Muhammad Abu Musa
3rd March 2011
climate refugees are the human face
of the ongoing tragedy. Currently
(March 2011) 6,5 million people in
Bangladesh are climate refugees, held captive by rising tidal water levels in the coast, by riverbank erosion in the mainland and by landslides in the hills. People have been forced to flee their
habitual place of residence; their homestead land eventually devoured into rivers or buried under landslides, houses destroyed and livelihood assets lost. While the Bangladesh Government is emphasizing on relocating these climate refugees in foreign countries, ACR (Association for Climate Refugees) has started relocating them within the country borders with technical and financial assistance from Displacement Solutions, an international NGO based in Australia. Other civil society groups are also working for a legal and institutional framework for protecting and rehabilitating 'climate refugees' who are being displaced due to climate change. The need of the hour is a new type of relationship between the North and
the South to combat the climate change and ensure rights and justice for the climate refugees.
The climate refugees issue has gained ground but greater challenges lie ahead. General predictions tell us that the number of climate refugees in Bangladesh would be 30 million by the year 2050 but ACR reports that the existing number of 6.5 million climate refugees would be raised to at a much higher level than the general predictions. The Bangladesh Government’s stance on finding relocation opportunity to any foreign country can only gain ground if it can substantially relocate the climate refugees within the country borders at first. The superficial activities of the civil society groups at the policy advocacy level need to be deeply anchored into the real situations at the grassroots level. Success in finding a sustainable solutions to the climate displacement predominantly depends on transparency and accountability of the duty bearers as well as active participation of the victims communities at large.
Although the Bangladesh Government upholds the idea of find relocation of climate refugees in foreign countries, it has not yet outlined any policy regarding the mechanics for it. Without a clear policy in place, many concerned citizens of Bangladesh suspect that the most vulnerable -- poor and largely illiterate coastal residents -- will never be able to migrate to developed countries. Rather, many suspect, politically powerful and/or highly educated urban residents will take this opportunity to migrate to developed countries as climate refugees. Even if the government does develop a comprehensive policy on climate-induced migration,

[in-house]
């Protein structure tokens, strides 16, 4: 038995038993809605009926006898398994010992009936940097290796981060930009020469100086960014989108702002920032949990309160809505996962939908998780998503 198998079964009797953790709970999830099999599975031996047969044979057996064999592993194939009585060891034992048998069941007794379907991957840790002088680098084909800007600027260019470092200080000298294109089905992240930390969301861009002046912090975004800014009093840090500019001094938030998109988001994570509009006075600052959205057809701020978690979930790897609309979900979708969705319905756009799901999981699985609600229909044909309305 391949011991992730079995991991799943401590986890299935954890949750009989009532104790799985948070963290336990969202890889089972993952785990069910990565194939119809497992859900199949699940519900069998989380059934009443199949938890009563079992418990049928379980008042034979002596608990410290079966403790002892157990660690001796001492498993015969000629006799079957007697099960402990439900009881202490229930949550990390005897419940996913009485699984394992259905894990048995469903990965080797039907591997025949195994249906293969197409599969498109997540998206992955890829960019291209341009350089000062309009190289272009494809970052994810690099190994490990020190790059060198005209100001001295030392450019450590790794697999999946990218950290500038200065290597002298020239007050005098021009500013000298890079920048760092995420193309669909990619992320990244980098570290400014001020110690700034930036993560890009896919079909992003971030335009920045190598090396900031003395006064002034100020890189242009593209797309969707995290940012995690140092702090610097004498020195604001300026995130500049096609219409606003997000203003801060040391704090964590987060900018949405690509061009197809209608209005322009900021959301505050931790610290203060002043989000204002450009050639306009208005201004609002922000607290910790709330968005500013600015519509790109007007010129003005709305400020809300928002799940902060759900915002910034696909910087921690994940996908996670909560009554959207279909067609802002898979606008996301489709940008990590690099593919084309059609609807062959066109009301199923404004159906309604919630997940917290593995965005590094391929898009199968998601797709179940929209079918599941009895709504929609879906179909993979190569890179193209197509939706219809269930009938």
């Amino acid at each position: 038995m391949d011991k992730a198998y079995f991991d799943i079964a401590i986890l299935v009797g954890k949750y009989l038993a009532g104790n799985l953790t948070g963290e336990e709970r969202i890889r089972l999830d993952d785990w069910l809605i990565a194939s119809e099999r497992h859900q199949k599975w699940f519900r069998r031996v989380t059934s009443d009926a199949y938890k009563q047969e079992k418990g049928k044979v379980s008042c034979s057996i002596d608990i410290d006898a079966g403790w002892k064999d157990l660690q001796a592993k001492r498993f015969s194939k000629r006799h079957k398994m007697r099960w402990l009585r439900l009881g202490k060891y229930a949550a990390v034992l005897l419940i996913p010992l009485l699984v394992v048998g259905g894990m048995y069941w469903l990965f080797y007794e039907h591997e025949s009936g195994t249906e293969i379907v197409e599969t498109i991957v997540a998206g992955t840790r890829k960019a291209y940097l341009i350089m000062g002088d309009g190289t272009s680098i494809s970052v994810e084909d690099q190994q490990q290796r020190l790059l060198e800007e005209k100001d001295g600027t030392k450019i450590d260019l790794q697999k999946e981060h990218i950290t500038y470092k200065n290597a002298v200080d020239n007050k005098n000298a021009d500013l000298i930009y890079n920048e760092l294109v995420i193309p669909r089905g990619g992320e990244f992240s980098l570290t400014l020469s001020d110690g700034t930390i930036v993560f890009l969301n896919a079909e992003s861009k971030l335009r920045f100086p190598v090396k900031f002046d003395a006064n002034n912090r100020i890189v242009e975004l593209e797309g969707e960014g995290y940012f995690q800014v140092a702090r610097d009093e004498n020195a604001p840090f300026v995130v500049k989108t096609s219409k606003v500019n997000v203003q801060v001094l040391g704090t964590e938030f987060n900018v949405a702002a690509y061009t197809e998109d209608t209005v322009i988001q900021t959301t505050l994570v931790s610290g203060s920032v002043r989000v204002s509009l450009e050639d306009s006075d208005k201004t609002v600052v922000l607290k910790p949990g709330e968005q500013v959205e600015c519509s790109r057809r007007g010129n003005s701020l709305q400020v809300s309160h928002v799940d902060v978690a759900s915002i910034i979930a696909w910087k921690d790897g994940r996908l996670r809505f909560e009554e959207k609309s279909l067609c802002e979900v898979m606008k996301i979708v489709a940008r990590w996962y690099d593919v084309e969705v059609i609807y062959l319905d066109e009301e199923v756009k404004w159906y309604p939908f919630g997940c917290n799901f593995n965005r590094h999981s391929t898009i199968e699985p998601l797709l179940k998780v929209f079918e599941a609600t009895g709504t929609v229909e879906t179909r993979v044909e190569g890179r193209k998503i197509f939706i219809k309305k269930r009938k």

many suspect that it will fail to implement such policy because of widespread corruption within the government.
The international community seems to be reluctant to relocate climate refugees of developing countries in developed nations. There is also a great reluctance on the part of the UN High Commissioner for Refugees (UNHCR) regarding revision of the definition of refugees to include climate refugees. A great deal of negotiations between the North and the South are yet to take place to find a win-win settlement of the issue for sustainable solutions to climate displacement globally. The goodwill statement of the Canadian Lawmaker
is encouraging. "It would be quite possible and of course Canada is looking at the immigration of climate refugees of Bangladesh to Canada," Maria Minna, the visiting Canadian lawmaker from opposition Liberal Party told reporters after a meeting with State Minister for Environment and Forest Hasan Mahmud (The Daily Star: 6th March 2010). The positive attitudes of IOM (International Organization for Migration) in respect to climate displacement solutions need to be further promoted and maintained globally.
The International Campaign on Climate Refugees' Rights (ICCR), an organization of social movement groups from Asia, Africa and Latin/Central America have joined hands together to demand the rights of millions of climate refugees. The ICCR is asserting and realising the rights and ensuring justice to the climate-induced displaced victims. Civil society groups from developing countries, including Bangladesh, India, Nepal, Sri Lanka, Pakistan, Indonesia, Senegal, Uganda and EL Salvador, are members of this association and its secretariat is based in Dhaka. Voices have been raised demanding a safeguard protocol to ensure political,
social, cultural and economic rights of the climate refugees be adopted by the international community. ICCR or similar organizations could play an important role at the policy advocacy level while ACR or similar organizations continue to resettle climate refugees within the country and supplement Bangladesh Government’s initiatives for relocation of climate refugees into foreign countries.
Adverse effects of climate change and the human displacement, as the worst case scenario, is not something to take place in 2030 or 2050 – it is being experienced on the ground right now and it’s time to act now and be prepared for greater challenges ahead otherwise the nation states may have a sudden collapse.
[The author may be contacted via email firstname.lastname@example.org]